Thursday, August 28, 2014

Through the coloured glass

Suddenly our car halted. I resurrected to the life of flesh and blood only to realize that the whole traffic was stopped at a crossing because some "Godly" minister had a sudden urge to enjoy his evening in the vicinity of Taj Mahal with his family. To make it worse, my phone battery died.
An abrupt noise shattered my daydream, a noise made when two metals strike each other. He was a small boy, one of the street boys who lived on the footpath and came begging to the cars stuck in the jams. Really it is quite annoying for the persons in their air-conditioned luxury cars to be disturbed by those scorching in mid summer’s noon with no assurance of even a hand-to-mouth existence. I too pitied them but never actually cared. I mean, who am I to do anything for them? I am just a student.We all are just "somebody”. It’s the duty of the government to do something to push them off the footpaths where they set up their little carts, shops and sometimes even tatters which they call home. The government should lure them away with a promise of a good living to the outskirts of a city where they would never trouble a BMW or a Mercedes.  After all, for an important crossing of a great city glorified by the statue of the great Maharana Pratap, they are a misfit.Besides, it is creepy and scary for little girls including my younger sister, given the way they hang up on the windows for their "share" of the world on the other side of the glass. But why to allow them even a glance of the world they don't deserve?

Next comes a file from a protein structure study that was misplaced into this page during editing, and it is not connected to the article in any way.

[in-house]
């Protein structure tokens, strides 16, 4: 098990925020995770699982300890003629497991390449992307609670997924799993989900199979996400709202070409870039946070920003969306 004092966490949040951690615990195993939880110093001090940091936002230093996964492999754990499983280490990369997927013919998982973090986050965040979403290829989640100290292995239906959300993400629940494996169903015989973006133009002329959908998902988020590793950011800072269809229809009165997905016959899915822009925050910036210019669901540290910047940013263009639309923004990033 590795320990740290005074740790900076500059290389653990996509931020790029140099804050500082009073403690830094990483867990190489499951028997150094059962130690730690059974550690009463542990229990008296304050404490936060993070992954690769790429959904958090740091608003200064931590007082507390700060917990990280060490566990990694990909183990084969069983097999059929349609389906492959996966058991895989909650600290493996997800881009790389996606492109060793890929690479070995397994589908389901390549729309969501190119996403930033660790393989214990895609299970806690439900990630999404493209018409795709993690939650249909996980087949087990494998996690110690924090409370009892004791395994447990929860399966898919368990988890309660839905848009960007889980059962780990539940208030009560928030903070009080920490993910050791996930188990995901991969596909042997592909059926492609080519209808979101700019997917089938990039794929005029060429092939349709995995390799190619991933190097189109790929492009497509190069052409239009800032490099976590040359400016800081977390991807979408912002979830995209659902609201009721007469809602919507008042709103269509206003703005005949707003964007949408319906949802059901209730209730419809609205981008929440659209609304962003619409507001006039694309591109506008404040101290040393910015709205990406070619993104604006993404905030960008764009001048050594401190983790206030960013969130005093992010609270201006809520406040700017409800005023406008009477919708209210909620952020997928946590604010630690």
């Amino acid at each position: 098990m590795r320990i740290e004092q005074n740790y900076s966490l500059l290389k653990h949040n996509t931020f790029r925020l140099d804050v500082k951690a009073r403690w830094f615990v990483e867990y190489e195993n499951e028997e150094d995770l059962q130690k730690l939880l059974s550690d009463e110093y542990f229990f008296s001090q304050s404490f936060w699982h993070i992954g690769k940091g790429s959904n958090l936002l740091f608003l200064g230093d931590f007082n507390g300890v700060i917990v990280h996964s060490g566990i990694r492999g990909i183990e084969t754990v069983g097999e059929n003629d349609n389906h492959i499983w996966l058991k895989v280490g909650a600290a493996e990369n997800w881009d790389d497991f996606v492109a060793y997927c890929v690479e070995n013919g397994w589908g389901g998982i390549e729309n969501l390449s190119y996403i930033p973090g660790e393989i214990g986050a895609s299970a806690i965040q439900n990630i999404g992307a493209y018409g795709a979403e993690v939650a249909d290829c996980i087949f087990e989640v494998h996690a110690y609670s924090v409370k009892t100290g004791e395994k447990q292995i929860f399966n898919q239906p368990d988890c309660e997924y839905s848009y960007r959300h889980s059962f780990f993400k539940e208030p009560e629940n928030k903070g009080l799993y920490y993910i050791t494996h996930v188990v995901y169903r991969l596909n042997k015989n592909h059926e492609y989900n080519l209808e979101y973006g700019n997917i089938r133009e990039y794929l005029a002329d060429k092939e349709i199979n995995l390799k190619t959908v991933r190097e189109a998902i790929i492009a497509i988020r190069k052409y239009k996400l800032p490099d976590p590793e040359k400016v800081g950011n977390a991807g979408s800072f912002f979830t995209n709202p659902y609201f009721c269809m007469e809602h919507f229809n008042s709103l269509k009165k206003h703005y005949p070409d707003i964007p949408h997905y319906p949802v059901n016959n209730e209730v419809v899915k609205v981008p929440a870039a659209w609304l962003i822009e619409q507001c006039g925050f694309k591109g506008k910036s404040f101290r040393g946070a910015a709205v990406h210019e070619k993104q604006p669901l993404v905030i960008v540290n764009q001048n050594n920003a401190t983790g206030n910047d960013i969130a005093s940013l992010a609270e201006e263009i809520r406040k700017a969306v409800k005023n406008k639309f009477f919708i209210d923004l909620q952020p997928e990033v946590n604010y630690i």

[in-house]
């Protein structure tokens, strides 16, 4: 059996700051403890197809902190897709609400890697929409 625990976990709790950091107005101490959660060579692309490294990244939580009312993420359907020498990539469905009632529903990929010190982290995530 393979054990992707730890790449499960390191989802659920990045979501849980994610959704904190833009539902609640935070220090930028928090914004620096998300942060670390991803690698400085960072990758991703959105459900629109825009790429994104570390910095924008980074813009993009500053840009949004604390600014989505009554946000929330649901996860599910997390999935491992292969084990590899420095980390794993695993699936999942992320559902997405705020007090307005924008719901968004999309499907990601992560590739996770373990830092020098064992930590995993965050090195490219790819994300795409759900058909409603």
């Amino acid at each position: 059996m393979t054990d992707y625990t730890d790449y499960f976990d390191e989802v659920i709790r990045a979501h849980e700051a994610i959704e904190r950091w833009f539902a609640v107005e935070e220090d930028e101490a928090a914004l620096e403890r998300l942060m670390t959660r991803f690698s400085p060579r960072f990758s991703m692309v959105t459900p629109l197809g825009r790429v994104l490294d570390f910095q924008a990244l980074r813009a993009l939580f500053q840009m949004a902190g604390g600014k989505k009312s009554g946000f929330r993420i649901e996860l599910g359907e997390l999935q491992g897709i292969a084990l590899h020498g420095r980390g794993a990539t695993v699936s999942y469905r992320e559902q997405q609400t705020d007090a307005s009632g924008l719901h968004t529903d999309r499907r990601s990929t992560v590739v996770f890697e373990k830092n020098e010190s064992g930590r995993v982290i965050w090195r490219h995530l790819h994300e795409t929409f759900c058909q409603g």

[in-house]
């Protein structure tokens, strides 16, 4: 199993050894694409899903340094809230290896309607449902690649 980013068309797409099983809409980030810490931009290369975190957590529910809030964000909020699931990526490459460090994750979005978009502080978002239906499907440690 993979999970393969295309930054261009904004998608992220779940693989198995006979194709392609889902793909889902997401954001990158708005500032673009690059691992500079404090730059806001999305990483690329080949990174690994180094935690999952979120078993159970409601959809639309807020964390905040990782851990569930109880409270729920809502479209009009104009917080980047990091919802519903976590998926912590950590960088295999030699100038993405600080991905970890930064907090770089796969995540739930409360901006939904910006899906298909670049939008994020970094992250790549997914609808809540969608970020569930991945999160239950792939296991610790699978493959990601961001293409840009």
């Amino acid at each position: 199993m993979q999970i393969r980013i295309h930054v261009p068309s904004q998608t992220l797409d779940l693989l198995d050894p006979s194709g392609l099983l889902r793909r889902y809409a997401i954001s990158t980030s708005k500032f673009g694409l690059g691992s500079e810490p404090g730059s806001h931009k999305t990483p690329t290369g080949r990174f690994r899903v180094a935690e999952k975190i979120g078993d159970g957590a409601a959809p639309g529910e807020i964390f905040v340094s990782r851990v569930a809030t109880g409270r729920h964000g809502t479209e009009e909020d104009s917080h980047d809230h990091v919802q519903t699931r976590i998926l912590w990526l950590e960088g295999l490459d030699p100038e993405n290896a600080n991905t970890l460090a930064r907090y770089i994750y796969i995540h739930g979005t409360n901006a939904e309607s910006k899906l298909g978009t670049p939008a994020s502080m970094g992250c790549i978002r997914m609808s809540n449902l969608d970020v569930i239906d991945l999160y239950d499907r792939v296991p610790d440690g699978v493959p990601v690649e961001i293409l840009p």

I tried to ignore him as if he never existed and waited for him to return to his very own world from where he emerged on the sight of red signal.Some people choose to shoo these creatures away while there are some generous fools who give them a drop from their "hard earned" ocean.
But this was a tough one, younger than those of his kind. Small children are often persuasive. With time, he will also acquire the skills of choosing the right target as his brothers have done instead of wasting their valuable time on the likes of me.He didn’t seem to lose heart at my ignorance and went around every window cleaning them with all the might he had, especially the driver's window, and knocking them with his little knuckles too soft to make a noise that would penetrate the coloured glass that stood between him and us.  At last, my father asked us to do away with him with some change .I volunteered and rolled down the window. The hot summer loo slapped me right on the cheek. The heat was unbearable to me, but indifferent to the world on the other side of the window. The child was elated on seeing the window rolled down. I could sense he was more excited by the robotic sound the window made. I gave him a 10-rupee note. I saw the excitement dying in those twinkling entrapping eyes which were innocent enough to shrug off some money even from the stone hearted. After clear examination, he threw the note back at me. I was appalled. I wouldn’t, in heaven’s chance offer him a denomination larger than that, so I rolled up the window. He banged the glass with a coin this time. My mother advised not to open it. Thankfully, the signal turned green and we were again in motion but only to move by an inch. I looked back through the smiley's nose, which the child had painted on our dusty rear window. I realized that he only wanted coins. Money did not seem to interest the boy, which could buy him the other important things in his life. He was euphoric in hearing the sound the coin made every time he dropped it in his dilapidated moneybox. He had disappeared in the crowd of other street boys and there I was, cursing my empty soul for having denied those innocent eyes the joy that co-existed in the two worlds, nevertheless at peace with its inability to penetrate through the coloured glass.  

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